Are you facing another round of CPA exams? Don’t know where to begin? Having personally gone through the process multiple times, I know it can seem like an uphill battle, and feel as if you are alone on the field. But there are strategies, resources and other people to help you boost your test scores so you can pass the exam the next time you take it.
We all invest time, effort and money when preparing for the CPA exam. That’s why receiving a failing score and knowing that you will have to re-test can be daunting. CPA exam review courses and other test prep materials do a great job for those who are beginning their CPA journey. However, there are no guidebooks for how to “re-study” after failing a portion of the exam. The following tips are meant to get you back on track as quickly as possible and potentially increase your score the next time you sit for the exam:
1. Make a Game Plan
Failing the CPA exam is not the outcome that anyone wants. It’s understandable to take a couple of days to wallow in your feelings, but don’t let it get in the way of jumping back in the saddle. Following your break, it’s time to start planning a re-study approach—how long, how much and how to allocate your efforts. Mapping out the structure of your studying will set you up for success. Although everyone is different, I recommend two to five weeks to prepare for re-taking the exam, not only to maximize knowledge retention but to also maintain momentum and keep yourself accountable.
2. Analyze & Utilize Your Score Report
The state-issued score report you receive is not just a pass/fail measure. In addition to baseline feedback on your performance, it gives insight into your strengths and weaknesses in different broad content areas, further broken down into multiple choice versus simulations. I recommend utilizing this report to pinpoint what you should focus on, along with the following rule of thumb from the internet to gauge how much you need to re-study:
Given that the passing score is 75 – if you scored a 64 or below, it may be best to re-start the entire test prep all over again to obtain a better grasp of the concepts. For scores of 65 and above, you can likely get away with focusing on specific deficit areas.
3. Self-Assess Your Understanding of the Material
With due respect to the test score, you are the best judge of your own knowledge. This exercise will help re-focus your time and energy where it is needed most. Referring back to the material covered in your CPA exam guidebook, categorize the topics into three buckets:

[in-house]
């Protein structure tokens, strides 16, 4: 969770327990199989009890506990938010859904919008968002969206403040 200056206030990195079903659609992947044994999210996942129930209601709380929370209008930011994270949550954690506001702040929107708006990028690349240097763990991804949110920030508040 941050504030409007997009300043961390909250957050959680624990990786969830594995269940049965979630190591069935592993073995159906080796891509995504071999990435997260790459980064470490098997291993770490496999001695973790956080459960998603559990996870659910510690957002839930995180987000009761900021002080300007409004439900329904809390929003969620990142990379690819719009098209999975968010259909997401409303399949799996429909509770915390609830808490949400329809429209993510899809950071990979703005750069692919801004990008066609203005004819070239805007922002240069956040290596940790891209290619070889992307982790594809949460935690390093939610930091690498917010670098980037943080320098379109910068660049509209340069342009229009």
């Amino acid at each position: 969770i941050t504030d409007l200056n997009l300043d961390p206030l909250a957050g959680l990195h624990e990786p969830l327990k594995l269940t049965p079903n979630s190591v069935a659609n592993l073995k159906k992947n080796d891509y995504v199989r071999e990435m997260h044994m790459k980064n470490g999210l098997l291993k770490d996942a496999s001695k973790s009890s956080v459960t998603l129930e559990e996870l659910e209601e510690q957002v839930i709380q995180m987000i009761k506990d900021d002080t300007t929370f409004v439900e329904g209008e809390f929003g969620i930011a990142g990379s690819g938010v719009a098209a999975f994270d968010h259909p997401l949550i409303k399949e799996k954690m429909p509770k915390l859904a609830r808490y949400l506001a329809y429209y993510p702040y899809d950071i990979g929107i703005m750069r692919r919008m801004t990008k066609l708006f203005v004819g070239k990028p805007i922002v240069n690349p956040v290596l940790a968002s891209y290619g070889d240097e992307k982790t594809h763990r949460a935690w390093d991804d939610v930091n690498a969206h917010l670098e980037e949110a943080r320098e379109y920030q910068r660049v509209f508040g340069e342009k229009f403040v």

- I know this topic well
- I kind of know this topic
- I need lots of help with this topic
Then, use this weighted assessment as a roadmap to create a strategic schedule of how many days or weeks you will focus on each topic.
4. Leverage Available Resources
The standard CPA test preparation materials serve their purpose; however, different platforms or methods of learning provide other perspectives and may even be an easier way to digest the material. For example, Facebook groups are a good place to exchange general study tips and ideas, while enjoying a sense of community. You can also dive into accounting information or networks via Reddit or tune into YouTube for video coverage of specific topics. Some channels that I found to be helpful are:
- Ed Spira (Edspira – YouTube)
- Universal CPA Review (Universal CPA – #1 Course for Visual Learners – YouTube)
Additionally, leverage the expertise of your managers and co-workers, who have passed the CPA exam, to discuss difficult topics, exchange study tips, and get some of your questions answered.
5. Practice, Practice, Practice
Repetition is one of the oldest, most reliable study techniques. I recommend doing at least two sets of 33 questions and three simulations per day in preparation for your next CPA exam. This type of “workout” helps develop your muscle and stamina to better endure the test experience. It also requires you to mentally jump from topic to topic, which leads to agility and confidence.
6. Create a “Brain Dump” Sheet
In the week leading up to the exam, it’s a good idea to make a list of common accounting formulas, mnemonics, graphics, etc. that you will find helpful on exam day. Each day, practice writing them out and committing them to memory. When you receive scrap paper accompanying the actual test, transcribe the memorized list and refer to it, as needed. Don’t worry, this is not considered cheating.
7. Take an AICPA Sample Test Before Your Exam
The day before your scheduled exam, I suggest taking the sample test on the AICPA website to get a fresh idea of recurring themes. Although these tests are posted for practice purposes, they include real CPA exam questions that may likely appear on yours. AICPA Sample Tests can be found at the following link: Get familiar with the CPA Exam by practicing with our sample tests | Resources | AICPA.
We have all heard the advice, try to do your best, get a good night’s sleep and eat a good breakfast. While that is important to keep in mind before re-taking the CPA exam, these seven tips are more concrete and surefire ways to optimize your preparation and improve your test results. Keep chugging along, and I wish you the best in your journey to becoming a CPA!